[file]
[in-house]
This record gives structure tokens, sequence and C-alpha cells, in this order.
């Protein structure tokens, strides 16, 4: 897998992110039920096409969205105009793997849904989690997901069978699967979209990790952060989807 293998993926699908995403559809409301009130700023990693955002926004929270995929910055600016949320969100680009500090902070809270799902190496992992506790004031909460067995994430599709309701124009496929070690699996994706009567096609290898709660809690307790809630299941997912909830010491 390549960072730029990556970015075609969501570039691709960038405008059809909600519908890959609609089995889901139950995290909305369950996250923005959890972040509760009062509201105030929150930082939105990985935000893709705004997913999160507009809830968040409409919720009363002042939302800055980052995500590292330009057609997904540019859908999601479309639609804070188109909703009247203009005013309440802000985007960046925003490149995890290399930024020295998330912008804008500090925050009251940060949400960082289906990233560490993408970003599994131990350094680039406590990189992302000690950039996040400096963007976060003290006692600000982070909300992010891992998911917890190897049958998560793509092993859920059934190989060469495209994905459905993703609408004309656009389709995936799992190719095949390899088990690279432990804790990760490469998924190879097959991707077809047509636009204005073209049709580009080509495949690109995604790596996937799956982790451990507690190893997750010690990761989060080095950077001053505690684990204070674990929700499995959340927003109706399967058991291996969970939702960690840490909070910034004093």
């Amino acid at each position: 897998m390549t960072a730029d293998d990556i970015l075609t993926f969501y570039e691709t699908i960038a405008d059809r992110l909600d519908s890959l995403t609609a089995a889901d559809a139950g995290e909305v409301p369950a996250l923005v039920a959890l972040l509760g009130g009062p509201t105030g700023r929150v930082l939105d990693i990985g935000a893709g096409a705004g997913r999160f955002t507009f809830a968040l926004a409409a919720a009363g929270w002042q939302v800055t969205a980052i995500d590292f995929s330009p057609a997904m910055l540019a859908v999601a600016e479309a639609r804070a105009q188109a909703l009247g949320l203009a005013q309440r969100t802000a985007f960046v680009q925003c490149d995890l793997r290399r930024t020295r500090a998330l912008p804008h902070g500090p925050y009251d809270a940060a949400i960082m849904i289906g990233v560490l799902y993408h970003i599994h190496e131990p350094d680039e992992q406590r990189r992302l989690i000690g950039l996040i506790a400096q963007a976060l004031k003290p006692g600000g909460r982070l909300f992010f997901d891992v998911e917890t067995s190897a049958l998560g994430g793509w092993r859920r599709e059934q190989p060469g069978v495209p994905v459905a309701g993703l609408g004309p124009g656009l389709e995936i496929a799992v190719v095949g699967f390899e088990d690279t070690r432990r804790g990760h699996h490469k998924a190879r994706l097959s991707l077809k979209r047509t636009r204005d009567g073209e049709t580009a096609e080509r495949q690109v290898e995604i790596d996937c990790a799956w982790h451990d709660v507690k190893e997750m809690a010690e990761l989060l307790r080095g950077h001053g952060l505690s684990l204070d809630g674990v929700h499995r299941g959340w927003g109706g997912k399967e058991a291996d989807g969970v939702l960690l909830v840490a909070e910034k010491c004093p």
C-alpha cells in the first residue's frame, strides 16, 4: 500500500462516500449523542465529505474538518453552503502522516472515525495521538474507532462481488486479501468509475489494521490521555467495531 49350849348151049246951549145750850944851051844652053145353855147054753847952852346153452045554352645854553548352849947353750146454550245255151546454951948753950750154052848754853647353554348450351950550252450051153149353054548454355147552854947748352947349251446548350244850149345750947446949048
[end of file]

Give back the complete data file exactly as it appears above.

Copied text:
[in-house]
This record gives structure tokens, sequence and C-alpha cells, in this order.
């Protein structure tokens, strides 16, 4: 897998992110039920096409969205105009793997849904989690997901069978699967979209990790952060989807 293998993926699908995403559809409301009130700023990693955002926004929270995929910055600016949320969100680009500090902070809270799902190496992992506790004031909460067995994430599709309701124009496929070690699996994706009567096609290898709660809690307790809630299941997912909830010491 390549960072730029990556970015075609969501570039691709960038405008059809909600519908890959609609089995889901139950995290909305369950996250923005959890972040509760009062509201105030929150930082939105990985935000893709705004997913999160507009809830968040409409919720009363002042939302800055980052995500590292330009057609997904540019859908999601479309639609804070188109909703009247203009005013309440802000985007960046925003490149995890290399930024020295998330912008804008500090925050009251940060949400960082289906990233560490993408970003599994131990350094680039406590990189992302000690950039996040400096963007976060003290006692600000982070909300992010891992998911917890190897049958998560793509092993859920059934190989060469495209994905459905993703609408004309656009389709995936799992190719095949390899088990690279432990804790990760490469998924190879097959991707077809047509636009204005073209049709580009080509495949690109995604790596996937799956982790451990507690190893997750010690990761989060080095950077001053505690684990204070674990929700499995959340927003109706399967058991291996969970939702960690840490909070910034004093």
């Amino acid at each position: 897998m390549t960072a730029d293998d990556i970015l075609t993926f969501y570039e691709t699908i960038a405008d059809r992110l909600d519908s890959l995403t609609a089995a889901d559809a139950g995290e909305v409301p369950a996250l923005v039920a959890l972040l509760g009130g009062p509201t105030g700023r929150v930082l939105d990693i990985g935000a893709g096409a705004g997913r999160f955002t507009f809830a968040l926004a409409a919720a009363g929270w002042q939302v800055t969205a980052i995500d590292f995929s330009p057609a997904m910055l540019a859908v999601a600016e479309a639609r804070a105009q188109a909703l009247g949320l203009a005013q309440r969100t802000a985007f960046v680009q925003c490149d995890l793997r290399r930024t020295r500090a998330l912008p804008h902070g500090p925050y009251d809270a940060a949400i960082m849904i289906g990233v560490l799902y993408h970003i599994h190496e131990p350094d680039e992992q406590r990189r992302l989690i000690g950039l996040i506790a400096q963007a976060l004031k003290p006692g600000g909460r982070l909300f992010f997901d891992v998911e917890t067995s190897a049958l998560g994430g793509w092993r859920r599709e059934q190989p060469g069978v495209p994905v459905a309701g993703l609408g004309p124009g656009l389709e995936i496929a799992v190719v095949g699967f390899e088990d690279t070690r432990r804790g990760h699996h490469k998924a190879r994706l097959s991707l077809k979209r047509t636009r204005d009567g073209e049709t580009a096609e080509r495949q690109v290898e995604i790596d996937c990790a799956w982790h451990d709660v507690k190893e997750m809690a010690e990761l989060l307790r080095g950077h001053g952060l505690s684990l204070d809630g674990v929700h499995r299941g959340w927003g109706g997912k399967e058991a291996d989807g969970v939702l960690l909830v840490a909070e910034k010491c004093p």
C-alpha cells in the first residue's frame, strides 16, 4: 500500500462516500449523542465529505474538518453552503502522516472515525495521538474507532462481488486479501468509475489494521490521555467495531 49350849348151049246951549145750850944851051844652053145353855147054753847952852346153452045554352645854553548352849947353750146454550245255151546454951948753950750154052848754853647353554348450351950550252450051153149353054548454355147552854947748352947349251446548350244850149345750947446949048